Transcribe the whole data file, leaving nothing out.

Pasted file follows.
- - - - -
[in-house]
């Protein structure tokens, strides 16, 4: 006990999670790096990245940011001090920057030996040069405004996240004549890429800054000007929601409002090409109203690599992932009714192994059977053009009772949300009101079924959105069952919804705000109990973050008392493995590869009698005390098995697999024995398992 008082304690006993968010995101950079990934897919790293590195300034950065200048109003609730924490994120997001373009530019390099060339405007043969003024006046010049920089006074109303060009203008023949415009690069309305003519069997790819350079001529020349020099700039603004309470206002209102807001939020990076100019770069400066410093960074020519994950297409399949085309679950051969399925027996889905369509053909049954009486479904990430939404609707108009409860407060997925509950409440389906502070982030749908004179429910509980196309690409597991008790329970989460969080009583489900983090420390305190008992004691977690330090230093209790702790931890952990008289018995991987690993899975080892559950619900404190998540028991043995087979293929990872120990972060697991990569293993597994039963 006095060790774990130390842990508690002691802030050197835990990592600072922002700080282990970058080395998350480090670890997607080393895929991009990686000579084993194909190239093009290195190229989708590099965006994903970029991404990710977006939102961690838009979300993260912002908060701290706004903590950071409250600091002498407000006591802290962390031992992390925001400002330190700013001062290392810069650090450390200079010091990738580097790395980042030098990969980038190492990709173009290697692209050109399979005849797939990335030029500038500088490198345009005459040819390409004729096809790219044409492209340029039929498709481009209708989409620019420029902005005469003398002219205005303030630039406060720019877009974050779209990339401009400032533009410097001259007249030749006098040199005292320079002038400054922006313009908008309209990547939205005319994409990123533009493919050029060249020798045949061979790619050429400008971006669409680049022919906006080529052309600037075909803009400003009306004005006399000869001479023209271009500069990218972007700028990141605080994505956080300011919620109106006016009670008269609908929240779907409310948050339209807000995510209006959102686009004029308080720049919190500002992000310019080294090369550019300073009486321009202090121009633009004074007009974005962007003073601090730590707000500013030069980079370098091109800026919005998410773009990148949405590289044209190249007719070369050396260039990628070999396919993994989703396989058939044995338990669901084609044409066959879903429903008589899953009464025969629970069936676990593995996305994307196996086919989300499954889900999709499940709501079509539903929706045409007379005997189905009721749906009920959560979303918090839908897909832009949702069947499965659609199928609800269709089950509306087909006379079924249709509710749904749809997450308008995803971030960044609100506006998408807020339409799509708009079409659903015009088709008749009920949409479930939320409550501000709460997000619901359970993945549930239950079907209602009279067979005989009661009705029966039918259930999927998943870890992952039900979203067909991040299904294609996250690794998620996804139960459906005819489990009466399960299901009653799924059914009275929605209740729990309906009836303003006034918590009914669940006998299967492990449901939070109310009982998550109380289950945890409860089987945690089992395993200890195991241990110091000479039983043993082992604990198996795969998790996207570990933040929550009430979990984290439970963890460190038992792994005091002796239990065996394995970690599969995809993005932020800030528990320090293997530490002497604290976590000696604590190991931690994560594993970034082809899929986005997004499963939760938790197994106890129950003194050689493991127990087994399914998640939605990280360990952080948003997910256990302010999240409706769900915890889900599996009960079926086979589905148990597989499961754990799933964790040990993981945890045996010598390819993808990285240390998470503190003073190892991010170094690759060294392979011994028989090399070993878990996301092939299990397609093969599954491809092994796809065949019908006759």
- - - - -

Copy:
[in-house]
């Protein structure tokens, strides 16, 4: 006990999670790096990245940011001090920057030996040069405004996240004549890429800054000007929601409002090409109203690599992932009714192994059977053009009772949300009101079924959105069952919804705000109990973050008392493995590869009698005390098995697999024995398992 008082304690006993968010995101950079990934897919790293590195300034950065200048109003609730924490994120997001373009530019390099060339405007043969003024006046010049920089006074109303060009203008023949415009690069309305003519069997790819350079001529020349020099700039603004309470206002209102807001939020990076100019770069400066410093960074020519994950297409399949085309679950051969399925027996889905369509053909049954009486479904990430939404609707108009409860407060997925509950409440389906502070982030749908004179429910509980196309690409597991008790329970989460969080009583489900983090420390305190008992004691977690330090230093209790702790931890952990008289018995991987690993899975080892559950619900404190998540028991043995087979293929990872120990972060697991990569293993597994039963 006095060790774990130390842990508690002691802030050197835990990592600072922002700080282990970058080395998350480090670890997607080393895929991009990686000579084993194909190239093009290195190229989708590099965006994903970029991404990710977006939102961690838009979300993260912002908060701290706004903590950071409250600091002498407000006591802290962390031992992390925001400002330190700013001062290392810069650090450390200079010091990738580097790395980042030098990969980038190492990709173009290697692209050109399979005849797939990335030029500038500088490198345009005459040819390409004729096809790219044409492209340029039929498709481009209708989409620019420029902005005469003398002219205005303030630039406060720019877009974050779209990339401009400032533009410097001259007249030749006098040199005292320079002038400054922006313009908008309209990547939205005319994409990123533009493919050029060249020798045949061979790619050429400008971006669409680049022919906006080529052309600037075909803009400003009306004005006399000869001479023209271009500069990218972007700028990141605080994505956080300011919620109106006016009670008269609908929240779907409310948050339209807000995510209006959102686009004029308080720049919190500002992000310019080294090369550019300073009486321009202090121009633009004074007009974005962007003073601090730590707000500013030069980079370098091109800026919005998410773009990148949405590289044209190249007719070369050396260039990628070999396919993994989703396989058939044995338990669901084609044409066959879903429903008589899953009464025969629970069936676990593995996305994307196996086919989300499954889900999709499940709501079509539903929706045409007379005997189905009721749906009920959560979303918090839908897909832009949702069947499965659609199928609800269709089950509306087909006379079924249709509710749904749809997450308008995803971030960044609100506006998408807020339409799509708009079409659903015009088709008749009920949409479930939320409550501000709460997000619901359970993945549930239950079907209602009279067979005989009661009705029966039918259930999927998943870890992952039900979203067909991040299904294609996250690794998620996804139960459906005819489990009466399960299901009653799924059914009275929605209740729990309906009836303003006034918590009914669940006998299967492990449901939070109310009982998550109380289950945890409860089987945690089992395993200890195991241990110091000479039983043993082992604990198996795969998790996207570990933040929550009430979990984290439970963890460190038992792994005091002796239990065996394995970690599969995809993005932020800030528990320090293997530490002497604290976590000696604590190991931690994560594993970034082809899929986005997004499963939760938790197994106890129950003194050689493991127990087994399914998640939605990280360990952080948003997910256990302010999240409706769900915890889900599996009960079926086979589905148990597989499961754990799933964790040990993981945890045996010598390819993808990285240390998470503190003073190892991010170094690759060294392979011994028989090399070993878990996301092939299990397609093969599954491809092994796809065949019908006759």